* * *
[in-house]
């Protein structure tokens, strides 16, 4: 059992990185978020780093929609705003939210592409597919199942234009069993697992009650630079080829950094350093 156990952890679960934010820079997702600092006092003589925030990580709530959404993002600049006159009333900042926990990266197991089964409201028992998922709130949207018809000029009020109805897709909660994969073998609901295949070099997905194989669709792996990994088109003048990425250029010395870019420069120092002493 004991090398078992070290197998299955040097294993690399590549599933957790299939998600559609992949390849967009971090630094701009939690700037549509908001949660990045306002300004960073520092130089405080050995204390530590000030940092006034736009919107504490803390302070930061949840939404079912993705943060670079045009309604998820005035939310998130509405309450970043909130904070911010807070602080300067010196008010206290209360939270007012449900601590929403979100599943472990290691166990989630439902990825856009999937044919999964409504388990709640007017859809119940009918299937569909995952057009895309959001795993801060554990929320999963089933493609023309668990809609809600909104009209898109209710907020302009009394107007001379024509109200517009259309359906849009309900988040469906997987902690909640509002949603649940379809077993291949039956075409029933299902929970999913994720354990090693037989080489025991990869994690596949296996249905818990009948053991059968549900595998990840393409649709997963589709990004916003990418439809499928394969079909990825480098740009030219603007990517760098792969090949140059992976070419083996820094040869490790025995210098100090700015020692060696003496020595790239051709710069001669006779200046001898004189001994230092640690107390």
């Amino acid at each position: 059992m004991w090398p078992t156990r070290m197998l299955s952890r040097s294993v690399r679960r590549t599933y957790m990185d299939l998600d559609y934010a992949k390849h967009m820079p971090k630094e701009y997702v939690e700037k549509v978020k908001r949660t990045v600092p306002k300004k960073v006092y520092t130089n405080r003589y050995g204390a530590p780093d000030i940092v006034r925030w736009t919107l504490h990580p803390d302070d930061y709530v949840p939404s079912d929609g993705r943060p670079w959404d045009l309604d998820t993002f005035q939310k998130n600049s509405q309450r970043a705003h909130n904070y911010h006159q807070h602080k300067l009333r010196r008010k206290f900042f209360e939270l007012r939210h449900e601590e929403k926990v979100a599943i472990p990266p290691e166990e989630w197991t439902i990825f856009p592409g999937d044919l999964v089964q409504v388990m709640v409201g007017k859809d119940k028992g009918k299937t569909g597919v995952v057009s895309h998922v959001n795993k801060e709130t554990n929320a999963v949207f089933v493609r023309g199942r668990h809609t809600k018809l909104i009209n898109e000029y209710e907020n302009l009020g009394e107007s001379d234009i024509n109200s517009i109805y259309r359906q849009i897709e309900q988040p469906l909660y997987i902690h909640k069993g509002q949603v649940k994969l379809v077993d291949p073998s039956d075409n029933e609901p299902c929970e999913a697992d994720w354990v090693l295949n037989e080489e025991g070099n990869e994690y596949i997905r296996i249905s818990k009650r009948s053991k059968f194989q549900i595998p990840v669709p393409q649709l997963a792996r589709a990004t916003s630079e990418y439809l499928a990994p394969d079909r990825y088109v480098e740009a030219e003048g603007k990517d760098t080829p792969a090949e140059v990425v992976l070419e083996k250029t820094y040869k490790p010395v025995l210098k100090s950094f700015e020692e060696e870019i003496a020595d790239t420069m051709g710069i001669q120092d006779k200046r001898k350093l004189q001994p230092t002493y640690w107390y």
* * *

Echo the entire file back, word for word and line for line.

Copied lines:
[in-house]
């Protein structure tokens, strides 16, 4: 059992990185978020780093929609705003939210592409597919199942234009069993697992009650630079080829950094350093 156990952890679960934010820079997702600092006092003589925030990580709530959404993002600049006159009333900042926990990266197991089964409201028992998922709130949207018809000029009020109805897709909660994969073998609901295949070099997905194989669709792996990994088109003048990425250029010395870019420069120092002493 004991090398078992070290197998299955040097294993690399590549599933957790299939998600559609992949390849967009971090630094701009939690700037549509908001949660990045306002300004960073520092130089405080050995204390530590000030940092006034736009919107504490803390302070930061949840939404079912993705943060670079045009309604998820005035939310998130509405309450970043909130904070911010807070602080300067010196008010206290209360939270007012449900601590929403979100599943472990290691166990989630439902990825856009999937044919999964409504388990709640007017859809119940009918299937569909995952057009895309959001795993801060554990929320999963089933493609023309668990809609809600909104009209898109209710907020302009009394107007001379024509109200517009259309359906849009309900988040469906997987902690909640509002949603649940379809077993291949039956075409029933299902929970999913994720354990090693037989080489025991990869994690596949296996249905818990009948053991059968549900595998990840393409649709997963589709990004916003990418439809499928394969079909990825480098740009030219603007990517760098792969090949140059992976070419083996820094040869490790025995210098100090700015020692060696003496020595790239051709710069001669006779200046001898004189001994230092640690107390």
């Amino acid at each position: 059992m004991w090398p078992t156990r070290m197998l299955s952890r040097s294993v690399r679960r590549t599933y957790m990185d299939l998600d559609y934010a992949k390849h967009m820079p971090k630094e701009y997702v939690e700037k549509v978020k908001r949660t990045v600092p306002k300004k960073v006092y520092t130089n405080r003589y050995g204390a530590p780093d000030i940092v006034r925030w736009t919107l504490h990580p803390d302070d930061y709530v949840p939404s079912d929609g993705r943060p670079w959404d045009l309604d998820t993002f005035q939310k998130n600049s509405q309450r970043a705003h909130n904070y911010h006159q807070h602080k300067l009333r010196r008010k206290f900042f209360e939270l007012r939210h449900e601590e929403k926990v979100a599943i472990p990266p290691e166990e989630w197991t439902i990825f856009p592409g999937d044919l999964v089964q409504v388990m709640v409201g007017k859809d119940k028992g009918k299937t569909g597919v995952v057009s895309h998922v959001n795993k801060e709130t554990n929320a999963v949207f089933v493609r023309g199942r668990h809609t809600k018809l909104i009209n898109e000029y209710e907020n302009l009020g009394e107007s001379d234009i024509n109200s517009i109805y259309r359906q849009i897709e309900q988040p469906l909660y997987i902690h909640k069993g509002q949603v649940k994969l379809v077993d291949p073998s039956d075409n029933e609901p299902c929970e999913a697992d994720w354990v090693l295949n037989e080489e025991g070099n990869e994690y596949i997905r296996i249905s818990k009650r009948s053991k059968f194989q549900i595998p990840v669709p393409q649709l997963a792996r589709a990004t916003s630079e990418y439809l499928a990994p394969d079909r990825y088109v480098e740009a030219e003048g603007k990517d760098t080829p792969a090949e140059v990425v992976l070419e083996k250029t820094y040869k490790p010395v025995l210098k100090s950094f700015e020692e060696e870019i003496a020595d790239t420069m051709g710069i001669q120092d006779k200046r001898k350093l004189q001994p230092t002493y640690w107390y």